The Magic of a Name
Hardbound, 9.7" x 7" x 1.3", 200 pages
Reviewed by Graham White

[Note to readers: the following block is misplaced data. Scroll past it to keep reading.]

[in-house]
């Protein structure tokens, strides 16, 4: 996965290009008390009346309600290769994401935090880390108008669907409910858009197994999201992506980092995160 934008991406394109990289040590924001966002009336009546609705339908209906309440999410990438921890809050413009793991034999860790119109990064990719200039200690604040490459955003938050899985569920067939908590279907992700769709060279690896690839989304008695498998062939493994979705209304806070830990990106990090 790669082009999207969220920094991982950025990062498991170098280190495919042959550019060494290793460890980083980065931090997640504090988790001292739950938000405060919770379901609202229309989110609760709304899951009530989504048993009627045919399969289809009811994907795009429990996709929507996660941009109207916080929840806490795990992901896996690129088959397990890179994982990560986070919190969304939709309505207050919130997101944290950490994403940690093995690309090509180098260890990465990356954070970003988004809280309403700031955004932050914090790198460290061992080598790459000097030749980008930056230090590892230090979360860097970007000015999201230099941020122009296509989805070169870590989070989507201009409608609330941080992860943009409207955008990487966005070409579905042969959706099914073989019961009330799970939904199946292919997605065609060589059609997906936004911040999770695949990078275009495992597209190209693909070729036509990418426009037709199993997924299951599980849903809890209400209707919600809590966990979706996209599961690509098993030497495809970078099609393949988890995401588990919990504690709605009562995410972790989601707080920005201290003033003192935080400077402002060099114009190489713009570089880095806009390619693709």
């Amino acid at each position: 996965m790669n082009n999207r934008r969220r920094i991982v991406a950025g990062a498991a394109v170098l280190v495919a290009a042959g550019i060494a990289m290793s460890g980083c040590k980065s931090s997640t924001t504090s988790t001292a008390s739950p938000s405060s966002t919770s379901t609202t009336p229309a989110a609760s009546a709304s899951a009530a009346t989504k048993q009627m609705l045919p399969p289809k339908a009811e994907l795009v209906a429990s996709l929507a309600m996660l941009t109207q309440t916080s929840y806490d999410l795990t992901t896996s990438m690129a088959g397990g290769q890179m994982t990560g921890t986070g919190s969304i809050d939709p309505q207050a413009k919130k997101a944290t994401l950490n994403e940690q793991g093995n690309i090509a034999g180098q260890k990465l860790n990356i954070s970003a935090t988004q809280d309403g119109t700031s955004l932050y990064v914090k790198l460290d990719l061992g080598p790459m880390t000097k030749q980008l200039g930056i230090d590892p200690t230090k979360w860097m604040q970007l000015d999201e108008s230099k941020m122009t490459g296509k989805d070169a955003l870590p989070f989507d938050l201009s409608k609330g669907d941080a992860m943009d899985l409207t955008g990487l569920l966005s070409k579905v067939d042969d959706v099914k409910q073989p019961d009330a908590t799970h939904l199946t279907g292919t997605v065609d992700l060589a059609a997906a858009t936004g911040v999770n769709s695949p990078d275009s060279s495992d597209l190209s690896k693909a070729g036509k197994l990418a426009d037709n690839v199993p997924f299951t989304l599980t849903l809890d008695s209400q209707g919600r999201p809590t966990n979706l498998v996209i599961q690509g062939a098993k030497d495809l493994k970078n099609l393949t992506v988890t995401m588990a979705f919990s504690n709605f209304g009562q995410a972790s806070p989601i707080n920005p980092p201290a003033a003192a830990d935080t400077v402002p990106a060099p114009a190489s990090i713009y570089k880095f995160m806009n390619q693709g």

Part Two concentrates on gas turbine development. This was not unexpected considering that Hives made the brave corporate decision at the end of World War II to put piston engine development on the back burner. A brief discourse is offered on the problematic 600 series Merlins used to power the Canadair DC-4M and its outcome. Like many other aspects of the aircraft engine business, Rolls-Royce were ahead of the game. Due to the initially dismal maintenance record of the 600 series Merlins, Ernest Hives gave Trans Canada Airlines a fixed price for maintenance costs. This is a practice that continues on to this day and is emulated by other aircraft engine manufacturers. Development of all the early gas turbines is covered in detail. This would include; the Welland, Derwent, Trent (world’s first turbo prop), Nene, Dart, Tyne....etc. Author Pugh also delves into the controversial sale of Nenes to the Russians in the late 1940s. The Russians then turned around and mass produced their version of the Nene to power the Mig 15 of Korean War fame. From the late 1950s into the late 1960s represented a period of turmoil for the British aerospace industry - too many companies chasing after too little business. This resulted in acquisitions, mergers and business failures. Pugh delves into these upheavals and sheds new light on the business maneuvering that took place. The 1960s saw the development of Concorde and its Olympus engines and joint development efforts with other aerospace companies. Interestingly, Pugh sheds new light, at least for this reviewer, on the screwed-up relationship with G.E. and how Rolls-Royce backed out of a contractual commitment to G.E. However, a good portion of Part 2 delves into RB 211 development and the disaster of February 1971 when Rolls-Royce declared bankruptcy. One can almost sense that this is the time period when the engineers were shuffled off to the side and the bean counters took over the day to day running of the company. In other words, welcome to the modern world of business. The book gives an excellent perspective into post 1971 events and how the company recovered, thanks in part to British tax payers and was run a on a much leaner and meaner basis. One thing that comes through very clearly is the fact that the early days of "easy" business awards were long gone; every business award was fought for tooth and nail, typically with its archrivals Pratt & Whitney and General Electric. Of course, another result of the 1971 disaster was the sale of the car division. This is all explained in great detail as is the venture into Diesel engine production and nuclear power. The book ends on an up beat mood in the mid 1980s. Part 3 will cover the time period from the mid 1980s to the present. It will be interesting to get the inside scoop on the rather underhanded way in which the car division was sold off. Even though the car division was not owned by Rolls-Royce plc, this company still owned all rights and licenses to the various Rolls-Royce logos, apparently something that VW and its Intellectual Property attorneys seemed to have overlooked - but we’ll see.